The article really should have focused on this, it's the only valid concern. There's no proof or references behind the later claims like "THE AVERAGE TIME IS OVER 30 SECONDS!" and " It doesn't matter if you're logged into your Google account and allowing all manner of cookies.", not even anecdotal or personal videos of trying to solve a recaptcha like this post[0] had from two months ago.

> I don't think the author knows the difference between v2 and v3

The author doesn't seem to have ever visited google.com/recaptcha to know what Google refers to as different versions of its service. The author instead is talking about "versions of bot detection", ie. The "detect human mouse movement" was v2, "scan your Google history to see how human-like your activities are" is v3, and the author envisions "v4" as doing the silly things from the latter half of the article.

0: https://news.ycombinator.com/item?id=20158386


A lot of articles posted on hacker news are by people who don't really understand what they're talking about, but use a lot of emotionally charged language. A lot of times this is fine, because it's articulating something that bothers a lot of people and wastes their time. But in this case it's absurd. I don't think he understand just how much crap bots were/are putting out there, especially before we had good services like cloudflare and the whole web hosting cloud to filter it. It's not Google's fault every small/medium sized company decided to put important customer services on a web portal which could be easily abused, they just capitalized on it. Sys admins can't stop random executives from making crap decisions like having an inherently insecure system, but at least they can pitch on reCaptcha to fix it a tiny bit. But they wrote an article where they used a lot of CAPS LOCK, so they must be an authority.


> A lot of articles posted on hacker news are by people who don't really understand what they're talking about, but use a lot of emotionally charged language.

This seems to be the best strategy for getting to the top of the front page these days. Even better if the target of the emotionally charged language is Facebook, Google, or Amazon.


Here is my earlier comment when somebody was bashing reCAPTCHA

https://news.ycombinator.com/item?id=20297764

- Running a high profile, or even low profile. service which attracts automated or spearhead attacks makes you appreciate reCAPTCHA

- Web services and users are often low value and reCAPTCHA offers a free medicine

- Cleaning up attacks and such as a devops/webmasters is pain in the ass - getting all those alerts ad Saturdat 11:00pm in a bar - you do not want to cover them from your $100 budget

- reCAPTCHA makes many problems go away for a service provider

- People complaining about reCAPTCHA are often low value users (they do not buy anything) - though I have only subjective point to confirm this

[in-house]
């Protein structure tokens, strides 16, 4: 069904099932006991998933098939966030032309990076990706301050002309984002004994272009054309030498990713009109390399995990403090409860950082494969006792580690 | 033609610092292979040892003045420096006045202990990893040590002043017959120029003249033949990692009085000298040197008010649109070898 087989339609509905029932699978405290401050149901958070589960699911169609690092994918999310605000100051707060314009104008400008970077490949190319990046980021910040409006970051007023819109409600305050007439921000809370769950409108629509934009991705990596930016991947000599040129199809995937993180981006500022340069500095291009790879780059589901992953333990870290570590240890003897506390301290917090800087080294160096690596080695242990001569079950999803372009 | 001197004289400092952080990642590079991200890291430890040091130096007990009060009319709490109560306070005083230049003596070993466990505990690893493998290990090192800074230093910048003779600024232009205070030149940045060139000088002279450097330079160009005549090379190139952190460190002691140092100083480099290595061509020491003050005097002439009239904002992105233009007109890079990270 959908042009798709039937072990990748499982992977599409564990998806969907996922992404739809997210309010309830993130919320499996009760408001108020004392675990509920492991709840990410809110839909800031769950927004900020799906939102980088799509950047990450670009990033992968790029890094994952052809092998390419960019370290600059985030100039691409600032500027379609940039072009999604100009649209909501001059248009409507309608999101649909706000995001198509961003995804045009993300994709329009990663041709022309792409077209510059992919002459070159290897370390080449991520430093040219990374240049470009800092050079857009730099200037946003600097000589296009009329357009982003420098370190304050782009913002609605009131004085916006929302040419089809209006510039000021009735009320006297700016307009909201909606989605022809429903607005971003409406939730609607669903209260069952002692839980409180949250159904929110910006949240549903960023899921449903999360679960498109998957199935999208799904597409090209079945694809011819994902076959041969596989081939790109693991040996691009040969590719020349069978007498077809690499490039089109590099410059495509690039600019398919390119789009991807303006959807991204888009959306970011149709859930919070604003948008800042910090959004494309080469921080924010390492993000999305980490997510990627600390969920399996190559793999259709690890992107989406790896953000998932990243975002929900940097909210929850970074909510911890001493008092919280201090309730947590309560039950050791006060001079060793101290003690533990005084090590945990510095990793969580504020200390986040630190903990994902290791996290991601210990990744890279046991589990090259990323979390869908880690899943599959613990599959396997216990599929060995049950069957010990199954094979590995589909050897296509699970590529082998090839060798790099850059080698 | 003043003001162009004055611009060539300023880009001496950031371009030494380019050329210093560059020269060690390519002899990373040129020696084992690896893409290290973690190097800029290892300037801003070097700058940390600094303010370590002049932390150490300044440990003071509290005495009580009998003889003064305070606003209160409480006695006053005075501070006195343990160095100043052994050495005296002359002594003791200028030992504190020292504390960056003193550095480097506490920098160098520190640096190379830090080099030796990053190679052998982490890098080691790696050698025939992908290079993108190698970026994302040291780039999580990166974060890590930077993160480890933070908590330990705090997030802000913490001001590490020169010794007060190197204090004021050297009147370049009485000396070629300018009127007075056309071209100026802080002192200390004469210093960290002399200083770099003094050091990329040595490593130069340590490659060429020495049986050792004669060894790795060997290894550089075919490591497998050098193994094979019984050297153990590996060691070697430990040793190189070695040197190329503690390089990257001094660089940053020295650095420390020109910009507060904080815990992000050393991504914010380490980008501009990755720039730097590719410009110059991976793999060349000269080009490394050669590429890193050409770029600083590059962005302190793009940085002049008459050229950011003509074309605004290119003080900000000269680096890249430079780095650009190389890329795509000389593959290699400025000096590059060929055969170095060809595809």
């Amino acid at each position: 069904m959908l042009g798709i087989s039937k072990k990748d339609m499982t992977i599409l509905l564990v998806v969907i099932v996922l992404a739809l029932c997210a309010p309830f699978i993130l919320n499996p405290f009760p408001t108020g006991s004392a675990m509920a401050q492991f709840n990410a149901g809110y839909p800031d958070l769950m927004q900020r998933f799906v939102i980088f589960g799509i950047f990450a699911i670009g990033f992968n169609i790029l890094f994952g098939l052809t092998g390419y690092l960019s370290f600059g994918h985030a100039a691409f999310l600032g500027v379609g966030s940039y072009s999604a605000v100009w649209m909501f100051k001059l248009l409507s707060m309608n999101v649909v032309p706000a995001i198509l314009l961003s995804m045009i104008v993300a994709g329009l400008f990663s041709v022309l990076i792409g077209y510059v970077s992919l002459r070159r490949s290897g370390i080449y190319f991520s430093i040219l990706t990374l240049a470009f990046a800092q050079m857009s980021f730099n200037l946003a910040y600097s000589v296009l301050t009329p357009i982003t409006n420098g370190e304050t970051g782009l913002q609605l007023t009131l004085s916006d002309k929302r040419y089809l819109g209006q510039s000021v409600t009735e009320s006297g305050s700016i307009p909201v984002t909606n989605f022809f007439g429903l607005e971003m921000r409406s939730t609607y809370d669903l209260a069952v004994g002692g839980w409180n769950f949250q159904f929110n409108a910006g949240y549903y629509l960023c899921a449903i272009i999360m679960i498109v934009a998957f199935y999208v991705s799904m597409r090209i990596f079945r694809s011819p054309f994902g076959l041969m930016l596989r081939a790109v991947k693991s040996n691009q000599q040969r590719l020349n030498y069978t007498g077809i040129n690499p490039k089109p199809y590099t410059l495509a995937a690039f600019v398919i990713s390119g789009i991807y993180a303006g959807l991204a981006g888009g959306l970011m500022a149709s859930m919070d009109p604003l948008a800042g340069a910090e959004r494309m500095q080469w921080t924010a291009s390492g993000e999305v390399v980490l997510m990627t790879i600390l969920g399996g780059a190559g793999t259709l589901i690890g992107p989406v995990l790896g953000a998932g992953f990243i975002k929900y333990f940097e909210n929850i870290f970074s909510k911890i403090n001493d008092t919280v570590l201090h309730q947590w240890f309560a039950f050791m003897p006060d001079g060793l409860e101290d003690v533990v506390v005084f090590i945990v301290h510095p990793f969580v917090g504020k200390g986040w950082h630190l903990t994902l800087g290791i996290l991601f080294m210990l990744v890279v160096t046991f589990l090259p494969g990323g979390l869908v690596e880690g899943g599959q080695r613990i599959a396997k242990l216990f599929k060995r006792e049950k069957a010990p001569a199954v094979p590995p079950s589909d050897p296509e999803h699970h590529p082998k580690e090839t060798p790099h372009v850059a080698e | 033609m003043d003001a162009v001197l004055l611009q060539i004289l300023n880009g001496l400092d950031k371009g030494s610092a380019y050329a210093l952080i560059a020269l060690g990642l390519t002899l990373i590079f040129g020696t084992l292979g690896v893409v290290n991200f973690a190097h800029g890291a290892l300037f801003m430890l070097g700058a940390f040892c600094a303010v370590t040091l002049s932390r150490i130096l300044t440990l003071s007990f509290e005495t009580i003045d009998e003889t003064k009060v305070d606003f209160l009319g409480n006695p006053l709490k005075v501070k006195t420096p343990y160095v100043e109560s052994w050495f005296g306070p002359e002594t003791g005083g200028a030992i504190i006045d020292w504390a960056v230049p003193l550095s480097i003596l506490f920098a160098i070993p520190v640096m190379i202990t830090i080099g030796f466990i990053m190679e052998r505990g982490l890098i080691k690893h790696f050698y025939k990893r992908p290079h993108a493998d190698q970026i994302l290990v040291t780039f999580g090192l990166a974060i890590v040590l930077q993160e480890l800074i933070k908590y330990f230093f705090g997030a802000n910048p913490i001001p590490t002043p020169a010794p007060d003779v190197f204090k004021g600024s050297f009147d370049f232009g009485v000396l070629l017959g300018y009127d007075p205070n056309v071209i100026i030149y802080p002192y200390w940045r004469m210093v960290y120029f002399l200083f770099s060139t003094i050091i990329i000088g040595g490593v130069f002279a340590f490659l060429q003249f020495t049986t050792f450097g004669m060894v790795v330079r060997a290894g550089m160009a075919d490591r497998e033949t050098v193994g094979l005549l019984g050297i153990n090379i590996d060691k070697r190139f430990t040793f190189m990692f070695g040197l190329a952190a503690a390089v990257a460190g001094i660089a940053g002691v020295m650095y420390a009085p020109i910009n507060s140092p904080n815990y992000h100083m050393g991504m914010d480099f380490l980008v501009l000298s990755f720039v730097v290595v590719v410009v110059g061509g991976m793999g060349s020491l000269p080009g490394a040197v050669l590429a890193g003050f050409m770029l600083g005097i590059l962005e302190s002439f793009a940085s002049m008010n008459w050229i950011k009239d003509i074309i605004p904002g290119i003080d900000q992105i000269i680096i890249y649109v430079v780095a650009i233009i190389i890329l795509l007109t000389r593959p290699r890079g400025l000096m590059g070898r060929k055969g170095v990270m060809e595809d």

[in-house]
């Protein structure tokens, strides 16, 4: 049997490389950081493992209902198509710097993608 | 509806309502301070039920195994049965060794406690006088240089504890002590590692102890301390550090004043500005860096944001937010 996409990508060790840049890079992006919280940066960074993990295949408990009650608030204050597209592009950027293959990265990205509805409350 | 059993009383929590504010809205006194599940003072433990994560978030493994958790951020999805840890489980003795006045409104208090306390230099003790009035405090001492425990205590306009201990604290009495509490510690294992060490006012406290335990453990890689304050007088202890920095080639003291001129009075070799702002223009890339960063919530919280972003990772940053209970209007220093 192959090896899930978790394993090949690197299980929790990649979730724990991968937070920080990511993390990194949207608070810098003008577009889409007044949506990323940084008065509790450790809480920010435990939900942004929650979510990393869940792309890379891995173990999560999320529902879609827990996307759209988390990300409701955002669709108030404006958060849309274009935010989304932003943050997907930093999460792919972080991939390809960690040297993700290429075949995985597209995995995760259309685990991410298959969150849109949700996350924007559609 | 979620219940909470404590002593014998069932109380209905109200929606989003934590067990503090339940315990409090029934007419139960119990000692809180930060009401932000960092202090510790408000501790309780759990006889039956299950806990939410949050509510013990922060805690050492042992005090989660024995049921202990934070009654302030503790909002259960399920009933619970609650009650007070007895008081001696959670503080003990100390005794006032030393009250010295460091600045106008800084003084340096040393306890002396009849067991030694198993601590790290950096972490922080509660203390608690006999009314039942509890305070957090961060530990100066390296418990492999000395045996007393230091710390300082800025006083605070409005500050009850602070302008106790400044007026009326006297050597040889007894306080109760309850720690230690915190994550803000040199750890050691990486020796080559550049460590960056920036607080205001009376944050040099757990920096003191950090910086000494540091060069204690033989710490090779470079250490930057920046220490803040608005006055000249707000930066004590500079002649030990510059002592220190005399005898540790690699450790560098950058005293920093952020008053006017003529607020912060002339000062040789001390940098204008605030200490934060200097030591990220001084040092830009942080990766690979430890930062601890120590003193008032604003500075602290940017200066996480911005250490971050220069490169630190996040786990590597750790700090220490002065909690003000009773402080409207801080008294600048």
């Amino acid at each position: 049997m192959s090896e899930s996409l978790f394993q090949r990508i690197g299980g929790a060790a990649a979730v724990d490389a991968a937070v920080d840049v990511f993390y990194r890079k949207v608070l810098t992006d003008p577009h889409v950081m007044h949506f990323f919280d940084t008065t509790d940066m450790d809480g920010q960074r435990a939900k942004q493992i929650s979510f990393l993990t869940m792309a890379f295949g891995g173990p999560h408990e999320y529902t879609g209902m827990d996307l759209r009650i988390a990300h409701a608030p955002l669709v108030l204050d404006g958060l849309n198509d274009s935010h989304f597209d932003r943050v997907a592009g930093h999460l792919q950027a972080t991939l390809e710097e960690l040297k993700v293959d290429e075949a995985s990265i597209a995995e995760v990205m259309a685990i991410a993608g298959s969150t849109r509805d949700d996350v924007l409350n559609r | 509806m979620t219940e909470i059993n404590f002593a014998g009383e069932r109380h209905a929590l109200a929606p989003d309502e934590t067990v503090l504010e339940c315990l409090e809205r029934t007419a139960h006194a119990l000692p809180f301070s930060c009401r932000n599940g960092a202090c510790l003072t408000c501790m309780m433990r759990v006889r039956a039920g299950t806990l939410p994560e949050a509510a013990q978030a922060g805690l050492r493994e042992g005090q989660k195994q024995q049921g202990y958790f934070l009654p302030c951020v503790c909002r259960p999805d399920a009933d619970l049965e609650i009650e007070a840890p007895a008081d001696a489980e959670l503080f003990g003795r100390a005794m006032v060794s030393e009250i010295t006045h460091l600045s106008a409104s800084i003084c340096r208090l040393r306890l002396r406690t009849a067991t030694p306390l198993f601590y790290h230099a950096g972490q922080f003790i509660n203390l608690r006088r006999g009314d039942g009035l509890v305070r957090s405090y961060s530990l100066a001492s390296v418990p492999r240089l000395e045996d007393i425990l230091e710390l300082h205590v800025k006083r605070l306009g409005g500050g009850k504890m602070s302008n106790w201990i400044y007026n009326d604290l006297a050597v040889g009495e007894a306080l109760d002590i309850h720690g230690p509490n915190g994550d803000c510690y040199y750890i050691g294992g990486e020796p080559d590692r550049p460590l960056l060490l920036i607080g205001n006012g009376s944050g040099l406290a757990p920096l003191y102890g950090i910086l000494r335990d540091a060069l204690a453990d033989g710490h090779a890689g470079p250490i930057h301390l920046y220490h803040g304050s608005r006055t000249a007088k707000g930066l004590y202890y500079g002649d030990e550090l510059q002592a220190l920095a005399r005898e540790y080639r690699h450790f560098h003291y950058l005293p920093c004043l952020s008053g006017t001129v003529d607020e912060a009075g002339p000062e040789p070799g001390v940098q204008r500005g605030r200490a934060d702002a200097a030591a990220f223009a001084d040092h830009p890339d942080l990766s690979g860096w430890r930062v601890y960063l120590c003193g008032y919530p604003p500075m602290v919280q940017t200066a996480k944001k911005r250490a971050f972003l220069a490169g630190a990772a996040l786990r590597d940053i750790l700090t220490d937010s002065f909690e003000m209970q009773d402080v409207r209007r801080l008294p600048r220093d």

Long term solutions can be only moving away for CAPTCHAs to strongly authenticated humans by a trusted party

- Strong human authentication on every service controlled by Apple/Google/Facebook who has vast data to keep bots in the check

- Start paying for the services - though you still need to do CAPTCHA at least once in the card authorization to prevent cardsters

Alternative for reCAPTCHA - though I do not vouch in for the quality yet: hcaptcha.com/

Bonus: Micropayments instead of ads or make botting too expensive - welcome to cryptocurrency land


The California DMV website uses google recaptcha for online services.

That's a government function that's hard to apologize for.


We had an alternative to reCAPTCHA for a moment - proof of work coin miners, when properly set up it is also very privacy-friendly by having the possibility of fully self-hosting it. Yes it had it's downsides, but IMHO less downsides than doing work for Google. Same goes for coinminers instead of adsense.


No you didn’t. A few seconds of proof of work is trivial for a bot, any amount that makes it hard for a bot is unusable to a human. This is why nobody uses hashcash.


The same way you can buy captcha solves, it's trivial for a bot.


v.3 allows you to dial down the threshold if you start blocking too many humans.

Bots usually fail in the 0.0-0.3 range, so you can run it with a threshold around 0.7-0.8 and most people won't even notice it. Shame about the gross privacy invasion but it's probably not much worse that running Analytics?

It will kill your site speed score on Lighthouse for mobile.


With some of these I'm left debating what is a traffic light. Is the pole itself a traffic light? I really don't know.

Also when it asks to select all the cars. Is a bus a car? Is a truck a car? I really don't know what it is expecting and I must pick wrong as I often fail.


Perhaps that's Google's intention. They are using your human intelligence to make educated guesses, rather than using AI. Your choices will be added to their dataset.


Yes, but my guess would be much more educated if they would tell me the question in sufficient detail.


The worst part is the self doubt afterwards when you get presented with ANOTHER reCAPTCHA, leaving you questioning whether you got something wrong.